A BMW, Merc, or any other luxury marquee with ridiculous off the lot depreciation on the other hand, I'm all about CPO to get that 100K bumper to bumper AND like 1/2 price off the car. Haha.

  23. #23
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    There is a reason low milage Tundras/Outbacks are hard to find and MB, BMW, Audis are easy. The whole poi t of leaving is to drive more car then you can afford, and the Bobby's of the industry know that.

    Sure, there are rare exceptions to "leaving make no sense" paradigm, like when you company pays for it, but that is the exception not the rule. The car world Bobby lives in survives on leases, even though he claims not to. CPAs may not
    t have the best taste in cars, but they generally know the numbers behind them pretty well.

    I stand by my original statement that leaving rarely makes sense, but then people rarely drive a car that makes the best sense for them anyway.

    I agree it is a constitutional right for Americans to be assholes...its just too bad that so many take the opportunity...
    iscariot

  24. #24
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    Quote Originally Posted by Bobby Stainless View Post

    I might look into a program where I can switch cars.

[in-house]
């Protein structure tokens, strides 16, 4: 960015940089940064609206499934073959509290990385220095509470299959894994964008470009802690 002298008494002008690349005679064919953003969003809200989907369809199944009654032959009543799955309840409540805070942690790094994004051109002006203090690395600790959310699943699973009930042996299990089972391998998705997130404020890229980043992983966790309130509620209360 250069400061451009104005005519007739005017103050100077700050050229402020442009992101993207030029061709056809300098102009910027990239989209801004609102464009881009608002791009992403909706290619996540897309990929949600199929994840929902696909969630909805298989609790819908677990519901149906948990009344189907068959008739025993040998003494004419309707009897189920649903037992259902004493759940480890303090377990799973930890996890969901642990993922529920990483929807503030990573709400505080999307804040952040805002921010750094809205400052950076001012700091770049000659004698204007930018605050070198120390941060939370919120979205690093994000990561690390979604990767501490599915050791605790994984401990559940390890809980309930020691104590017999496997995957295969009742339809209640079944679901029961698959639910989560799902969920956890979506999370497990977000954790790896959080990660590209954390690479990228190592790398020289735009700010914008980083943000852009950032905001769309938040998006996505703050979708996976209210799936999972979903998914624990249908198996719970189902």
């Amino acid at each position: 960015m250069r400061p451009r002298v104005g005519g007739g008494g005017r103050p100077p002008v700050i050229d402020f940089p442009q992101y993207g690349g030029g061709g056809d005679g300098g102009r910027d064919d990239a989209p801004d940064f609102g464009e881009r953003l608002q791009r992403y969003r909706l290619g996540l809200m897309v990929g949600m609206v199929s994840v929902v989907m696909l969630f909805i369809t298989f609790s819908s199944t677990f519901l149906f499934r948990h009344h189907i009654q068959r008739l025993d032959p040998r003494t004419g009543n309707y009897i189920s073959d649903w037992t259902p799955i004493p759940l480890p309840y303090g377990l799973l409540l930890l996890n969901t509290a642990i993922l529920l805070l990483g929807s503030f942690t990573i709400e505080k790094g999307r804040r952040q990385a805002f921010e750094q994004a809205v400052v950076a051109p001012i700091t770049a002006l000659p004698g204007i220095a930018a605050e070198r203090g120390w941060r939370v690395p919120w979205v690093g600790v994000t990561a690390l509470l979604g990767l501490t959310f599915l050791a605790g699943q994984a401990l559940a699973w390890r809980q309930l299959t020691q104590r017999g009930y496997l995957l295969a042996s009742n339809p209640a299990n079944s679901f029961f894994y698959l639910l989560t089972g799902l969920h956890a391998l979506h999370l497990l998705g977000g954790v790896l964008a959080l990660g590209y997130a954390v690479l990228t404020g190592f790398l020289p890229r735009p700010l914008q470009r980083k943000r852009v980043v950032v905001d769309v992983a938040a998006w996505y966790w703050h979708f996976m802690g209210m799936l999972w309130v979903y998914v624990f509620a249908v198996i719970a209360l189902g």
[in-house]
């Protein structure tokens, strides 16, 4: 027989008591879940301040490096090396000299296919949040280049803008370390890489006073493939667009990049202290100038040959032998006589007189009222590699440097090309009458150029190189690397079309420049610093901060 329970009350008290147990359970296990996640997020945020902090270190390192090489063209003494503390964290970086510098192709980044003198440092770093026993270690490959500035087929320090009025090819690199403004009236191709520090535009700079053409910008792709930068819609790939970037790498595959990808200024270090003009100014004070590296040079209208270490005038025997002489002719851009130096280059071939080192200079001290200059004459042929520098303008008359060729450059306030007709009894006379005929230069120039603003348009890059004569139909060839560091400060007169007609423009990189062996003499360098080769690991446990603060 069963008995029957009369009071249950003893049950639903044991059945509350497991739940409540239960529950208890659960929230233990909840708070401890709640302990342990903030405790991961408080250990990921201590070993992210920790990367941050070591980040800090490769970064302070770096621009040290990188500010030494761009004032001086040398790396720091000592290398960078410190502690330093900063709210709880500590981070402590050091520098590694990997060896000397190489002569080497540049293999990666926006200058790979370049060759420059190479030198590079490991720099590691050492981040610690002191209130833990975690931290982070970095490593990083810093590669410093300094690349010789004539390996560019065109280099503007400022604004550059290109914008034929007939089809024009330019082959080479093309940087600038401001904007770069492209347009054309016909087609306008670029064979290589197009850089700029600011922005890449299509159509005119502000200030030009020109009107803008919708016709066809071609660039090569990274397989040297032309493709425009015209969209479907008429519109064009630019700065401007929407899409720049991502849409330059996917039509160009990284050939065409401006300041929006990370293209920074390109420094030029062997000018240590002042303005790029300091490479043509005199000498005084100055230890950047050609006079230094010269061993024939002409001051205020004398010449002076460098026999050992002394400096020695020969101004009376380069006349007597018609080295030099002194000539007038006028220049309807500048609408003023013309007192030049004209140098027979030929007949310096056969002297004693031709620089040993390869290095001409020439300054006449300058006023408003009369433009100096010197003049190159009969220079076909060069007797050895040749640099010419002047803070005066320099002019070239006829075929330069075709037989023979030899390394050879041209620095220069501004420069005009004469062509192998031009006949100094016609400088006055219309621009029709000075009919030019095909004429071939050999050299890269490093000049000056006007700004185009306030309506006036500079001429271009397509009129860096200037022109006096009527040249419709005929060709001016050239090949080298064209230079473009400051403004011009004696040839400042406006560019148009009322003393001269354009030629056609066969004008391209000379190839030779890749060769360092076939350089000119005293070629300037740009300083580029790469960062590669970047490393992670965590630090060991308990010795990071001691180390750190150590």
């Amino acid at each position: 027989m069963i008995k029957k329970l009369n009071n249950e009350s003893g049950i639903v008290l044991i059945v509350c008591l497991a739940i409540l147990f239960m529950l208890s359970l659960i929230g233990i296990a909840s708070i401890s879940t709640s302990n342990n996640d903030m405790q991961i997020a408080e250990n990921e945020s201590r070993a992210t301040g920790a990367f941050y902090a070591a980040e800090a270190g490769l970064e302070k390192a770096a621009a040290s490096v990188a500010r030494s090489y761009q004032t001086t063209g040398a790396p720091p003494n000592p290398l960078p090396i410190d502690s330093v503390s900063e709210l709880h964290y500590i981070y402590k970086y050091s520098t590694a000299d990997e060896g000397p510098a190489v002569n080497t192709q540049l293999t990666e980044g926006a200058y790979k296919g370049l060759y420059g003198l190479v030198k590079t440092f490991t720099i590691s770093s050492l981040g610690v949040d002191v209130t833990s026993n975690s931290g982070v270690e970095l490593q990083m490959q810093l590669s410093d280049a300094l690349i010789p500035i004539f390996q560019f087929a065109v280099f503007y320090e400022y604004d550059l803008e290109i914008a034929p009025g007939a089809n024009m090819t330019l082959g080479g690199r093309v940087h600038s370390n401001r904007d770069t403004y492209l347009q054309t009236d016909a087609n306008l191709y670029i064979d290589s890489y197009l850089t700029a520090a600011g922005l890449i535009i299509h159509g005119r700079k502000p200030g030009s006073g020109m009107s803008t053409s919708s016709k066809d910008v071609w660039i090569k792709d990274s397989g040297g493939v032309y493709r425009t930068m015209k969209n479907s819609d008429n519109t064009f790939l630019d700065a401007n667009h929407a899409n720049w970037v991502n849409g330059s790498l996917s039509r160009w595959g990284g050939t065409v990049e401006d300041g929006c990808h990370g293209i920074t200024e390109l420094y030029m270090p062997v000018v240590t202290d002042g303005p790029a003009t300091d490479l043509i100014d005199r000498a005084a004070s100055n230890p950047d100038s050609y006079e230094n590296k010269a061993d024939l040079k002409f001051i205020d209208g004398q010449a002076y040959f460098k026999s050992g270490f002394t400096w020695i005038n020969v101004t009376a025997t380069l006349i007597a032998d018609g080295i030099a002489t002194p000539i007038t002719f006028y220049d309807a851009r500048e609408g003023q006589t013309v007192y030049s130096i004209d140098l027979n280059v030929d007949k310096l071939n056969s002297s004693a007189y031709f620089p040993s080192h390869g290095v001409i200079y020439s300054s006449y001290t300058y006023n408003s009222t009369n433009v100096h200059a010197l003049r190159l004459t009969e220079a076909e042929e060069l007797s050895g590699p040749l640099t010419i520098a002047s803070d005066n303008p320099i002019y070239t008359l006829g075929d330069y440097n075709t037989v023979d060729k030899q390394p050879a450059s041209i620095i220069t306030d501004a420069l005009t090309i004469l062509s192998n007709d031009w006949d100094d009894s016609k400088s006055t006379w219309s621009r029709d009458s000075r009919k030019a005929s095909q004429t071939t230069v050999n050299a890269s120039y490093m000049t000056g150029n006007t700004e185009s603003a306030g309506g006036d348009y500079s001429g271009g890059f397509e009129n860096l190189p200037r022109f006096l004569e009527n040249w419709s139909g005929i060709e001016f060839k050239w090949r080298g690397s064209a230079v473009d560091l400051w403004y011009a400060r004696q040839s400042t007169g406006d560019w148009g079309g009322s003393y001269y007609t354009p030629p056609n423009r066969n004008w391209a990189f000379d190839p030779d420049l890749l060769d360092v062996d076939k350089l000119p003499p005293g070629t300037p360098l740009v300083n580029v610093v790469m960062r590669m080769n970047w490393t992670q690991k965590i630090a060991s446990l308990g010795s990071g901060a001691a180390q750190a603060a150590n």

Interesting idea, I’m guessing that’s a dealership with a crazy owner that would be happy to keep that gravy train rolling. I’m over at Sonic and they don’t offer that choice since all leases go through their respective dealers.

    Quote Originally Posted by Marshall Tucker View Post
    The dentists here are trying to help you. Except for bobby, who wants to make money off you. Pull the wax outta ya ears and LISTEN.

    Speaking purely as a CPA it MAKES NO SENSE to lease. period. Ever. Its rent expense, pure and simple. You don't need a new car. EVER. If the co pays for it fine, but that's the ONLY exception., as free is a pretty good price.

    .

    3% below invoice on Audi’s and 5% off Honda’s. So that tempting discount is why I’m even considering this option. I do have access to any used vehicle at dealer cost so I could be responsible and just go that route and get a loan through the local C.U. But shit I have access to Audi’s below dealer cost so I don’t know what to do.

    The A3 sportback and Insight are the most fun to drive, amazing on fuel but lack space. The A8 is sick but more than I want to spend. The A7 and Pilot are both respectable vehicles but I don’t run with the middle age housewife crowd so I won’t be driving one. I really had high expectations for the Passport hoping that Honda would make a bigger CRV capability for off-road but instead they just made a slackjawed version of the Pilot.

    Right now the best deal would be an Insight Touring, between the gas savings and employee discount the cost of ownership would help cash flow.

  25. #25
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    Quote Originally Posted by mud View Post
    3% below invoice on Audi’s and 5% off Honda’s. .
    Here's a test. Which is less. $40k or $20k. ready, go
    "Can't you see..."